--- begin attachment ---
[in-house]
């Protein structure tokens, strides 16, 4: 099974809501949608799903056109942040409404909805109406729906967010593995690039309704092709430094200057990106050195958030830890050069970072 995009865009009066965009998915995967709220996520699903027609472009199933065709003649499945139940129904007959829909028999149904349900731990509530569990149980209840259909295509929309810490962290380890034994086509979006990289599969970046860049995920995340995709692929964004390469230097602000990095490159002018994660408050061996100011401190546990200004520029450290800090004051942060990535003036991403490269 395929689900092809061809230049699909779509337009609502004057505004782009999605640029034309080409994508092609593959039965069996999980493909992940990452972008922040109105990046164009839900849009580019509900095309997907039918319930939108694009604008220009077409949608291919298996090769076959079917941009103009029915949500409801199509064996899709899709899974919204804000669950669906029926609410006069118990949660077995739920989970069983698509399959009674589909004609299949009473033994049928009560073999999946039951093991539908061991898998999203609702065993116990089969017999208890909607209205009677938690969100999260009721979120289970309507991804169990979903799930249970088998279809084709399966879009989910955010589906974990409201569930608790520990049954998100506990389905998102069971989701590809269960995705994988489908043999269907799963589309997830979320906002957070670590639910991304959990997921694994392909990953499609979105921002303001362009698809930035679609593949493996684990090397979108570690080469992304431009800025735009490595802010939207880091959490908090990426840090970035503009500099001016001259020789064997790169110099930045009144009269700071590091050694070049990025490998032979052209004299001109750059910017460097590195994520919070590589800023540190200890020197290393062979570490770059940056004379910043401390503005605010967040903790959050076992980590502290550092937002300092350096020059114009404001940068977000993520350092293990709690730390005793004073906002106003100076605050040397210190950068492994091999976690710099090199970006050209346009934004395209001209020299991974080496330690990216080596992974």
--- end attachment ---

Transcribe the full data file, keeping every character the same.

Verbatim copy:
[in-house]
């Protein structure tokens, strides 16, 4: 099974809501949608799903056109942040409404909805109406729906967010593995690039309704092709430094200057990106050195958030830890050069970072 995009865009009066965009998915995967709220996520699903027609472009199933065709003649499945139940129904007959829909028999149904349900731990509530569990149980209840259909295509929309810490962290380890034994086509979006990289599969970046860049995920995340995709692929964004390469230097602000990095490159002018994660408050061996100011401190546990200004520029450290800090004051942060990535003036991403490269 395929689900092809061809230049699909779509337009609502004057505004782009999605640029034309080409994508092609593959039965069996999980493909992940990452972008922040109105990046164009839900849009580019509900095309997907039918319930939108694009604008220009077409949608291919298996090769076959079917941009103009029915949500409801199509064996899709899709899974919204804000669950669906029926609410006069118990949660077995739920989970069983698509399959009674589909004609299949009473033994049928009560073999999946039951093991539908061991898998999203609702065993116990089969017999208890909607209205009677938690969100999260009721979120289970309507991804169990979903799930249970088998279809084709399966879009989910955010589906974990409201569930608790520990049954998100506990389905998102069971989701590809269960995705994988489908043999269907799963589309997830979320906002957070670590639910991304959990997921694994392909990953499609979105921002303001362009698809930035679609593949493996684990090397979108570690080469992304431009800025735009490595802010939207880091959490908090990426840090970035503009500099001016001259020789064997790169110099930045009144009269700071590091050694070049990025490998032979052209004299001109750059910017460097590195994520919070590589800023540190200890020197290393062979570490770059940056004379910043401390503005605010967040903790959050076992980590502290550092937002300092350096020059114009404001940068977000993520350092293990709690730390005793004073906002106003100076605050040397210190950068492994091999976690710099090199970006050209346009934004395209001209020299991974080496330690990216080596992974």